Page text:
What is an umbrella policy and why would I need it?
Renters, homeowners, and auto insurance protects you from many financial risks. When you need to replace or repair property—a stolen bike, a soggy carpet, a crumpled fender—insurance helps you to pay the bill. That’s the property part of “property and casualty” insurance.
The casualty part of your coverage is also known as “liability coverage.” It can help you to pay costs when you are liable, or responsible, for someone else’s loss. These losses include damage to their property and injuries that require medical treatment. It also helps to pay your own legal fees.
And those losses to others can rack up big, big bills. Medical care, lost wages, repairing or replacing structures and the items housed inside—your bill for one accident can easily exceed hundreds of thousands of dollars.
Will your insurance cover that? Sure. But only up to the “limits” (i.e., the maximum payment amounts for the different types of coverage, like liability coverage, afforded by your policy). If you have standard auto, homeowners or renters insurance, for example, a standard policy will often cap liability coverage at $500,000 or less.
What if expenses are higher than your insurance will pay? That’s what umbrella coverage is for.
What is umbrella coverage?
An umbrella policy is insurance you add to your auto, homeowners or renters policy to give you extra liability coverage. It sits “on top of” your underlying “base” policy, sort of like an umbrella. Get it?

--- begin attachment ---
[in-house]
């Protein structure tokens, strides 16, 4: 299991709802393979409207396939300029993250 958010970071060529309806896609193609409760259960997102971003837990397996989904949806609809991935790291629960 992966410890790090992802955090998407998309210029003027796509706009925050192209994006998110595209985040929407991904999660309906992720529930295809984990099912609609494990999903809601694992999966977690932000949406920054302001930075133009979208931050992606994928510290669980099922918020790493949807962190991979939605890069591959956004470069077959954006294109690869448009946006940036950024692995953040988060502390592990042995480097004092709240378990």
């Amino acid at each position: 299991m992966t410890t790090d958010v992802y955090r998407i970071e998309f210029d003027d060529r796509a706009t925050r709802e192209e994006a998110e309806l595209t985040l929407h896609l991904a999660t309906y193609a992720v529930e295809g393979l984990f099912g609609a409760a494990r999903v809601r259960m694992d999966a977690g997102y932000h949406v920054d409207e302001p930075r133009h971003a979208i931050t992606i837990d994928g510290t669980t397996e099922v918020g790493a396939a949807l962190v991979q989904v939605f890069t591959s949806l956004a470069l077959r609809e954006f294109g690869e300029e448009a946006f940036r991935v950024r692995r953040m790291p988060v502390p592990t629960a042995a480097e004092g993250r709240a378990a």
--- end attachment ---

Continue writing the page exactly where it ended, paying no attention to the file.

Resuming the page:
It protects you in two ways:
An umbrella policy increases the dollar amount of liability coverage on your primary policy. If your renters policy includes $200,000 in liability protection, and you buy a $1 million umbrella policy, you have $1.2 million in total coverage.
In addition to providing you additional coverage beyond the base limits of your policy, umbrella coverage also covers certain “perils,” or events that cause losses, which standard auto, homeowners or renters policies typically do not cover. For example, if you criticize someone in public and are sued for slander, an umbrella policy can help to cover your legal costs. A base auto, homeowners or renters policy alone likely would not.
How much does umbrella coverage cost?
For $1 million in coverage, expect to pay about $150-$200 a year.
Do I really need $1 million in umbrella coverage?
You might. The fact is, accidents happen, and many people do not have adequate health or disability insurance. They may sue you to pay their medical bills, which can add up very quickly. If the liability limits of your base policy are less than your net worth, a smart practice is to “level up” via an umbrella policy, up to your net worth.
Still not convinced? Think about umbrella insurance if you:
Have a pool or a trampoline.
Swimming and gymnastics are a blast, especially for kids and teens. But if anyone gets hurt on your property, you could be sued for medical costs. This is true even if the victims were not invited and you are not home when the accident happens.
Live with a dog.
Even small dogs can send bite victims to the emergency room for stitches. If the wounds are deep, treatment often includes surgery, hospital stays and rehab.
Own rental properties.
If your tenants or their guests are hurt at your rental property, they may sue you to pay for their hospital bills. If they miss work because of their injuries, you may able be required to reimburse them for lost income.
Have a teenaged driver.
Teens take chances. If your young driver is responsible for an accident that seriously injures passengers or other drivers, hospital bills can quickly reach hundreds of thousands of dollars—more than most auto policies will cover.
Want to sleep easier at night.
Accidents happen. So do lawsuits. An umbrella insurance policy can give you $1 million in coverage for about $10 a month. And that is a great deal—whether you rent an apartment or own a house, live alone or with a posse of teen drivers.